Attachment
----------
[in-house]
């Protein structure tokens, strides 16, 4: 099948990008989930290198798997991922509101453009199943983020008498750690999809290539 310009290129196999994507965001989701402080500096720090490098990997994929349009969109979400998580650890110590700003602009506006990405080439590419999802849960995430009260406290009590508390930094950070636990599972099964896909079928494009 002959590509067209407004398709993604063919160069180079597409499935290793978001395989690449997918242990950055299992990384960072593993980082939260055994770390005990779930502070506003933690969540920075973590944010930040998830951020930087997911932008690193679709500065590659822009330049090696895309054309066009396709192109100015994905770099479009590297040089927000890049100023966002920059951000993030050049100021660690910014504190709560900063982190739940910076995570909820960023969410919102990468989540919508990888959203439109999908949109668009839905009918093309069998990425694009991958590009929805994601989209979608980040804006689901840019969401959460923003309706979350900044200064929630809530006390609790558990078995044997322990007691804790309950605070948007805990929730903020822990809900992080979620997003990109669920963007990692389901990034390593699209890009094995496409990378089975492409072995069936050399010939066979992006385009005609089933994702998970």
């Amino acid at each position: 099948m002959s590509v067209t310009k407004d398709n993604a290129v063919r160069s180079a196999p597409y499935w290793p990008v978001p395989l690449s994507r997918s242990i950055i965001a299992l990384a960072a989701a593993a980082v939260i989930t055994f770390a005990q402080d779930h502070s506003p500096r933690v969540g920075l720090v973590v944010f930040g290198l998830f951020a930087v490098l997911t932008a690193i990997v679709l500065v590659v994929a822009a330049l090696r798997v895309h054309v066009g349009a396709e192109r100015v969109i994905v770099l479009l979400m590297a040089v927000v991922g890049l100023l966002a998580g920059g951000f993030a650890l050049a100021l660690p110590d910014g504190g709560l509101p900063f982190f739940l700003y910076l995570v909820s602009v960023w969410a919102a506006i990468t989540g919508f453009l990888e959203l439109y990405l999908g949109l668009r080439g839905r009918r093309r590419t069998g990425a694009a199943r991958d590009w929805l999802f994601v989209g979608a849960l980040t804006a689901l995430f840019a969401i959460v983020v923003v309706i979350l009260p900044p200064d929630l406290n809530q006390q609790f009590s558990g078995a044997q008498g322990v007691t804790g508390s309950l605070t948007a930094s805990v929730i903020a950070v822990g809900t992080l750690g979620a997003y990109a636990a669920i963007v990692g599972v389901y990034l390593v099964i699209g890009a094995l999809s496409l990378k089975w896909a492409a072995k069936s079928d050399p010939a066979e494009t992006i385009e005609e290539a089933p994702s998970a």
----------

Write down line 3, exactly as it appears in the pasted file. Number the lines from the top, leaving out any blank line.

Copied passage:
């Amino acid at each position: 099948m002959s590509v067209t310009k407004d398709n993604a290129v063919r160069s180079a196999p597409y499935w290793p990008v978001p395989l690449s994507r997918s242990i950055i965001a299992l990384a960072a989701a593993a980082v939260i989930t055994f770390a005990q402080d779930h502070s506003p500096r933690v969540g920075l720090v973590v944010f930040g290198l998830f951020a930087v490098l997911t932008a690193i990997v679709l500065v590659v994929a822009a330049l090696r798997v895309h054309v066009g349009a396709e192109r100015v969109i994905v770099l479009l979400m590297a040089v927000v991922g890049l100023l966002a998580g920059g951000f993030a650890l050049a100021l660690p110590d910014g504190g709560l509101p900063f982190f739940l700003y910076l995570v909820s602009v960023w969410a919102a506006i990468t989540g919508f453009l990888e959203l439109y990405l999908g949109l668009r080439g839905r009918r093309r590419t069998g990425a694009a199943r991958d590009w929805l999802f994601v989209g979608a849960l980040t804006a689901l995430f840019a969401i959460v983020v923003v309706i979350l009260p900044p200064d929630l406290n809530q006390q609790f009590s558990g078995a044997q008498g322990v007691t804790g508390s309950l605070t948007a930094s805990v929730i903020a950070v822990g809900t992080l750690g979620a997003y990109a636990a669920i963007v990692g599972v389901y990034l390593v099964i699209g890009a094995l999809s496409l990378k089975w896909a492409a072995k069936s079928d050399p010939a066979e494009t992006i385009e005609e290539a089933p994702s998970a």